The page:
The first reading recounts the reaction of David to God’s promise to build David a house. David presumed he would be the one to build God a house, but God made an even greater promise to David to build him a house. And that is a promise that impacts us in a major way.
For when God promises to build a house for David, it is not the case that he is talking about a physical structure, but rather the way in which the Messiah is the fulfillment of God’s promise to David. David’s concern was to provide a “house” for God, but as the infinite, all-loving God, there is not need for that type of us.
But for us, the people of God, there is a need for the Messiah. And that Messiah is Jesus. And so this is the promise of the Messiah that becomes fulfilled when Jesus becomes fully human. And this is the reason why we have two gospels that give us a genealogy of Jesus. It is absolutely critical that Jesus ancestry be traced back to David. The fulfillment of David’s kingship is Jesus himself.
We Think too Small
It is also the case that we can find ourselves thinking too small when it comes to God. That was certainly the case with David. He was concerned because the Ark of the Covenant was in a tent. But he learned that rather than his concern for God, God’s generosity was far more than anything that he could give to God.
How often do we do that? How often is it the case that we find ourselves thinking that our generosity towards God is in any way comparable to God’s unbelievable generosity. How is it that we could think that our generosity could in any way be greater than God’s generosity?
That is the way we can think, at least I know I can. I look at some sacrifice I make and think I have done a great thing, and yet I do not often think of the greater sacrifice of Jesus on the cross. I know in all this how important it is to remember that God is not merely a somewhat better version of me. No, God is the infinite all-loving God who cares for all people deeply.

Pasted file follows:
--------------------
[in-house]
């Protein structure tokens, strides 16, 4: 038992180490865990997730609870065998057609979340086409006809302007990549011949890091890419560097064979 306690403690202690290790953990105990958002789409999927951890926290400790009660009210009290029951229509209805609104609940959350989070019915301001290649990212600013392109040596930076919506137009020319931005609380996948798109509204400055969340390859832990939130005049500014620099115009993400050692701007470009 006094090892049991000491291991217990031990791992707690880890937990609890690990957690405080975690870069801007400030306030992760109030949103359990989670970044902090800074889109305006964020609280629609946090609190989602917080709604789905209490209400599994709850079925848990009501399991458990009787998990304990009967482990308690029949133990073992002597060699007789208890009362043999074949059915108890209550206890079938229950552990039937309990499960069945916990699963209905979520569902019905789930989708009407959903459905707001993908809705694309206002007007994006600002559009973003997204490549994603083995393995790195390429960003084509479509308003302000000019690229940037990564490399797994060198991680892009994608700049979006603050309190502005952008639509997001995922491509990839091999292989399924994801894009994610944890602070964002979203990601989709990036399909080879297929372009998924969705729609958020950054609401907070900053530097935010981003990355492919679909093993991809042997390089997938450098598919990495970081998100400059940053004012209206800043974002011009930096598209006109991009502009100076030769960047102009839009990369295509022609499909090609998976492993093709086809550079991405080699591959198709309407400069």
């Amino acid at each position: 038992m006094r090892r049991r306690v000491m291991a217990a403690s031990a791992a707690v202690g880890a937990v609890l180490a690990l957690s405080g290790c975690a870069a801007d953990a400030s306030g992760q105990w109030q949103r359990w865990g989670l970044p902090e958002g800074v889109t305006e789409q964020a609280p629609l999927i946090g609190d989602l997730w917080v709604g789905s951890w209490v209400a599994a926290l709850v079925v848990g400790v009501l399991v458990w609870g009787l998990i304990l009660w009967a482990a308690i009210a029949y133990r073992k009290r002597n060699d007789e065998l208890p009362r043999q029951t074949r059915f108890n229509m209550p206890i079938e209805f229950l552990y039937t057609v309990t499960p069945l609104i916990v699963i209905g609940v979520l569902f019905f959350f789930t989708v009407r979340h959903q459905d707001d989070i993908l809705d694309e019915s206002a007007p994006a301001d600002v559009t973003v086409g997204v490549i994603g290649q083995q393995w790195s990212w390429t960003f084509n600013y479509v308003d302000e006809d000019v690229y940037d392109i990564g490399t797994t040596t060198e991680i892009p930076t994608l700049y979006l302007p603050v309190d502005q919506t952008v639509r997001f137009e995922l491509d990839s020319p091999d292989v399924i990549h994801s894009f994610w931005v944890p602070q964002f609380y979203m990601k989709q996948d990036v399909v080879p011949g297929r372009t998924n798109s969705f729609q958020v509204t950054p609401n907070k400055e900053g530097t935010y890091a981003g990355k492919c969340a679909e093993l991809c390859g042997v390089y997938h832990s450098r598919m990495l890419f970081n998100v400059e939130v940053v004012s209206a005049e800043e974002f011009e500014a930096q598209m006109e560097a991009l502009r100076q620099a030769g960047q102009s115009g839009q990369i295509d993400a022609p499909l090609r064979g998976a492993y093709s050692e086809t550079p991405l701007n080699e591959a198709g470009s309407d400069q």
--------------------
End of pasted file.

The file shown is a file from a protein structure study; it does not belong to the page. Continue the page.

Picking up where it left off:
God’s generosity is always excessive. When Jesus multiplies the loaves, there are baskets left over. When Peter asks how often he must forgive, it is not once or twice, but rather the constant outpouring of forgiveness. And when Jesus asks Peter if he loves Him, he asks three times, not just once. God’s generosity meant Jesus knew Peter needed to really experience the forgiveness of Jesus.
So Let’s Think Big and Bold
God’s generosity is big and bold. The suffering and passion of Jesus was designed to get our attention, so that we would understand the depths of God’s love for each human being He created. There is nothing small about God.
Do you make God small? Do you imagine the magnificent things God can do in your life? Or, do you focus on your limitations, shortcomings, faults and sins, thinking that not even God could make something wonderful of them. Do you really believe in a large God?
For the temptation is to limit what it is that God can do in our lives. Because it can be the case that we do not always think of exactly what it means to be made in God’s image and likeness, we do not always see how it is that we can be big and bold too with God’s help.
So do not limit God. Do not make God small. Recognize that just as God did in the life of David, he has bigger plans for us. God can never be outdone in generosity, because God’s generosity is beyond anything we can imagine.